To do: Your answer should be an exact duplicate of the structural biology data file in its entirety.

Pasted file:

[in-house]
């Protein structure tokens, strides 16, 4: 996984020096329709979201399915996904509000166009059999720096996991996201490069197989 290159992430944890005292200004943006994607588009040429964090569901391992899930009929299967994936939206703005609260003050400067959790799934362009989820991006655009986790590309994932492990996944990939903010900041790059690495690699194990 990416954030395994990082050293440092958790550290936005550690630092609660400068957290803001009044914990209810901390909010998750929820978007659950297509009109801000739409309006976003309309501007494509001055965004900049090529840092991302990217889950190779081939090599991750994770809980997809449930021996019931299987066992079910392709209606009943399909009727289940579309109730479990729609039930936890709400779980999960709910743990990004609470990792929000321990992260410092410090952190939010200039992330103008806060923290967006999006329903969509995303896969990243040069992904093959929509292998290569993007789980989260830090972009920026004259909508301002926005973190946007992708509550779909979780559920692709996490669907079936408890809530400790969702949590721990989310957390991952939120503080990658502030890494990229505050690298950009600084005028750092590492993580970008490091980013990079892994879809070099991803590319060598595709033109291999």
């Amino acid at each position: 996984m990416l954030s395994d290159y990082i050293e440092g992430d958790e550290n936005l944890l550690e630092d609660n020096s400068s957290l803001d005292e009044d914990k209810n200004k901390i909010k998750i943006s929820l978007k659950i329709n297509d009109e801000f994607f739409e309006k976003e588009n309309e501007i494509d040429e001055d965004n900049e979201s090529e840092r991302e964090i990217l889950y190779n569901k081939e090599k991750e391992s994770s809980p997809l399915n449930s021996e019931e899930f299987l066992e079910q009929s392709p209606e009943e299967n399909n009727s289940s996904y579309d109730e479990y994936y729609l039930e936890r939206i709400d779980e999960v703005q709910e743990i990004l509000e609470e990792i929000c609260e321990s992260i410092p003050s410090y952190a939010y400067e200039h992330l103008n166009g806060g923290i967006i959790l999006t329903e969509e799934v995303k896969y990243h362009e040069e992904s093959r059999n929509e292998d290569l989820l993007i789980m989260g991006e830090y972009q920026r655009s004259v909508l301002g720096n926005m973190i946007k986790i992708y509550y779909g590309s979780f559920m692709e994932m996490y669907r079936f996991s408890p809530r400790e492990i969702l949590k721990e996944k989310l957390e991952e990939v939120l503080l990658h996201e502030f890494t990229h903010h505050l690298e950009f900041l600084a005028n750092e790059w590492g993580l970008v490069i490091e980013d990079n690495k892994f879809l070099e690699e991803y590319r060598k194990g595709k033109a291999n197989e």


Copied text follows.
[in-house]
């Protein structure tokens, strides 16, 4: 996984020096329709979201399915996904509000166009059999720096996991996201490069197989 290159992430944890005292200004943006994607588009040429964090569901391992899930009929299967994936939206703005609260003050400067959790799934362009989820991006655009986790590309994932492990996944990939903010900041790059690495690699194990 990416954030395994990082050293440092958790550290936005550690630092609660400068957290803001009044914990209810901390909010998750929820978007659950297509009109801000739409309006976003309309501007494509001055965004900049090529840092991302990217889950190779081939090599991750994770809980997809449930021996019931299987066992079910392709209606009943399909009727289940579309109730479990729609039930936890709400779980999960709910743990990004609470990792929000321990992260410092410090952190939010200039992330103008806060923290967006999006329903969509995303896969990243040069992904093959929509292998290569993007789980989260830090972009920026004259909508301002926005973190946007992708509550779909979780559920692709996490669907079936408890809530400790969702949590721990989310957390991952939120503080990658502030890494990229505050690298950009600084005028750092590492993580970008490091980013990079892994879809070099991803590319060598595709033109291999």
């Amino acid at each position: 996984m990416l954030s395994d290159y990082i050293e440092g992430d958790e550290n936005l944890l550690e630092d609660n020096s400068s957290l803001d005292e009044d914990k209810n200004k901390i909010k998750i943006s929820l978007k659950i329709n297509d009109e801000f994607f739409e309006k976003e588009n309309e501007i494509d040429e001055d965004n900049e979201s090529e840092r991302e964090i990217l889950y190779n569901k081939e090599k991750e391992s994770s809980p997809l399915n449930s021996e019931e899930f299987l066992e079910q009929s392709p209606e009943e299967n399909n009727s289940s996904y579309d109730e479990y994936y729609l039930e936890r939206i709400d779980e999960v703005q709910e743990i990004l509000e609470e990792i929000c609260e321990s992260i410092p003050s410090y952190a939010y400067e200039h992330l103008n166009g806060g923290i967006i959790l999006t329903e969509e799934v995303k896969y990243h362009e040069e992904s093959r059999n929509e292998d290569l989820l993007i789980m989260g991006e830090y972009q920026r655009s004259v909508l301002g720096n926005m973190i946007k986790i992708y509550y779909g590309s979780f559920m692709e994932m996490y669907r079936f996991s408890p809530r400790e492990i969702l949590k721990e996944k989310l957390e991952e990939v939120l503080l990658h996201e502030f890494t990229h903010h505050l690298e950009f900041l600084a005028n750092e790059w590492g993580l970008v490069i490091e980013d990079n690495k892994f879809l070099e690699e991803y590319r060598k194990g595709k033109a291999n197989e």